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Mattel and Hasbro 'terrified': Do kids want gadgets more than toys?

Mattel and Hasbro terrified that kids will want toys less next year, according to reports. Hot toys did well this Christmas, but retailers in general saw less growth than expected.

By Nivedita Bhattacharjee and Jessica WohlReuters / December 26, 2012

Shoppers walk past a shop while carrying shopping bags in New York, December 26, 2012. The 2012 holiday season may have been the worst for retailers since the financial crisis, with sales growth far below expectations, forcing many to offer massive post-Christmas discounts in hopes of shedding excess inventory.

Eduardo Munoz/Reuters

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The 2012 holiday season may have been the worst for retailers since the financial crisis, with sales growth far below expectations, forcing many to offer massive post-Christmas discounts in hopes of shedding excess inventory. While chains like Wal-Mart Stores Inc and Gap Inc are thought to have done well, analysts expect much less from the likes of Barnes & Noble Inc and J. C. Penney Co.

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The latest sign of trouble came from MasterCard Advisors Spending Pulse, which reported holiday-related sales rose 0.7 percent from Oct. 28 through Dec. 24, compared with a 2 percent increase last year. The preliminary estimate from SpendingPulse was in line with other estimates showing weak growth during the holiday season, when retailers can book about 30 percent of annual sales -- and in many cases, half of their profits.

While hot toys such as certain Mattel Inc Barbie dolls performed well, toymakers worry that traditional children's gifts may lose out long-term to high-tech gadgets.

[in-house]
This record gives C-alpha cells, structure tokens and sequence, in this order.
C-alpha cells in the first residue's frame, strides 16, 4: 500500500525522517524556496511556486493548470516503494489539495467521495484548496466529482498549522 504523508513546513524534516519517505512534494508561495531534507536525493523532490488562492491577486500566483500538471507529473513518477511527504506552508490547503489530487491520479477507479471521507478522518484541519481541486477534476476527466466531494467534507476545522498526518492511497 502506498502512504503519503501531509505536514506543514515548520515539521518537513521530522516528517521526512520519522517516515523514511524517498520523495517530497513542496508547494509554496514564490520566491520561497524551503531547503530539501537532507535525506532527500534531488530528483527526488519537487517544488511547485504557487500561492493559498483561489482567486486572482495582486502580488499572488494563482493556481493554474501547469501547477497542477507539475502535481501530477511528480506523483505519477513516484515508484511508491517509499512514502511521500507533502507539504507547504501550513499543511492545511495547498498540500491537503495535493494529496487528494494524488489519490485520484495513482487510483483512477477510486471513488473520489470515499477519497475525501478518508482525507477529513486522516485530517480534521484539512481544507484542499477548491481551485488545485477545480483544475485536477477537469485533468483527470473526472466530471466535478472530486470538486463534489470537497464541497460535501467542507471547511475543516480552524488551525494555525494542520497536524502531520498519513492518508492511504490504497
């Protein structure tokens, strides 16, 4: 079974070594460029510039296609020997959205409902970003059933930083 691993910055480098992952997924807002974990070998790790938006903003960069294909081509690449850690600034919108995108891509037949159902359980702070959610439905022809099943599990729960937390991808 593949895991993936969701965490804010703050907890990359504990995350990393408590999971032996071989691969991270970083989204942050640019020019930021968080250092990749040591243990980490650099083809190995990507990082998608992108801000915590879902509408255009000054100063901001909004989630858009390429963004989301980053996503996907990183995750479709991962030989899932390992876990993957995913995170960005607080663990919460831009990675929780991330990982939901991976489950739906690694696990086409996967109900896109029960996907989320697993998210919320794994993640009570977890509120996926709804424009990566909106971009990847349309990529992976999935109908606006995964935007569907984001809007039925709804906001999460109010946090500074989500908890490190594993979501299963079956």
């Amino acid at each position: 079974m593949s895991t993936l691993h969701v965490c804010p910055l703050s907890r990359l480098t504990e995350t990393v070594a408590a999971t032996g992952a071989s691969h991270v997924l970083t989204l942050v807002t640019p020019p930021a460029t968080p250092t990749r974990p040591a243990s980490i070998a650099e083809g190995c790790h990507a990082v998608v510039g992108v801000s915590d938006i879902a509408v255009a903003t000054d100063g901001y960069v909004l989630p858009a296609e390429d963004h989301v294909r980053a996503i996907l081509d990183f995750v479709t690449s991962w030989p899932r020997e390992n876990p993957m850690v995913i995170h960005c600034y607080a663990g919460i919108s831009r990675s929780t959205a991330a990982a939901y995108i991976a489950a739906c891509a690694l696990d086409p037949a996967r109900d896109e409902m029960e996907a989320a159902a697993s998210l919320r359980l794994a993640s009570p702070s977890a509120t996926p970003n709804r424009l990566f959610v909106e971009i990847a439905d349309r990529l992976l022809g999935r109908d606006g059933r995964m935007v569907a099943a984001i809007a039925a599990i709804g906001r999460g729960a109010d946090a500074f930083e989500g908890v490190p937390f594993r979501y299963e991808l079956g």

“The top two guys, Mattel and Hasbro, they are terrified,” Sean McGowan, managing director of equity research at Needham & Company, told the Financial Times. “They should be terrified, but the official party line is they’re not terrified.”

On Tuesday, the International Council of Shopping Centers and Goldman Sachs Weekly Chain Store Sales Index showed sales rose only 0.7 percent in the week ended Saturday.

The estimates are still preliminary and focus on sales, not profits. A handful of retailers will post sales data next week, but most, including heavyweights like Wal-Mart, will not report results at the register until they release financial results in mid-February.

Analysts have also said many retailers entered the season with inventories under control, which could help protect margins.

Still, the latest holiday season sales could end up the weakest since 2008, during the last recession, when sales dropped 4.4 percent in November and December.

"The broad brush was Christmas wasn't all that merry for retailers, and you have to ask what those margins look like if the top line didn't meet their expectations," said Kim Forrest, senior equity research analyst at Fort Pitt Capital Group in Pittsburgh.

Analysts and industry groups already expected sales to grow at a slower pace than in 2011 and 2010. The National Retail Federation predicted 4.l percent sales growth, versus a 5.6 percent increase a year earlier.

But growth of less than 1 percent is weaker than even some of the most pessimistic forecasts, and markets reacted accordingly.

The S&P retail index fell 1.8 percent in midday trading Wednesday. The 13 weakest stocks in the broader S&P 500 were all retailers or consumer brands.

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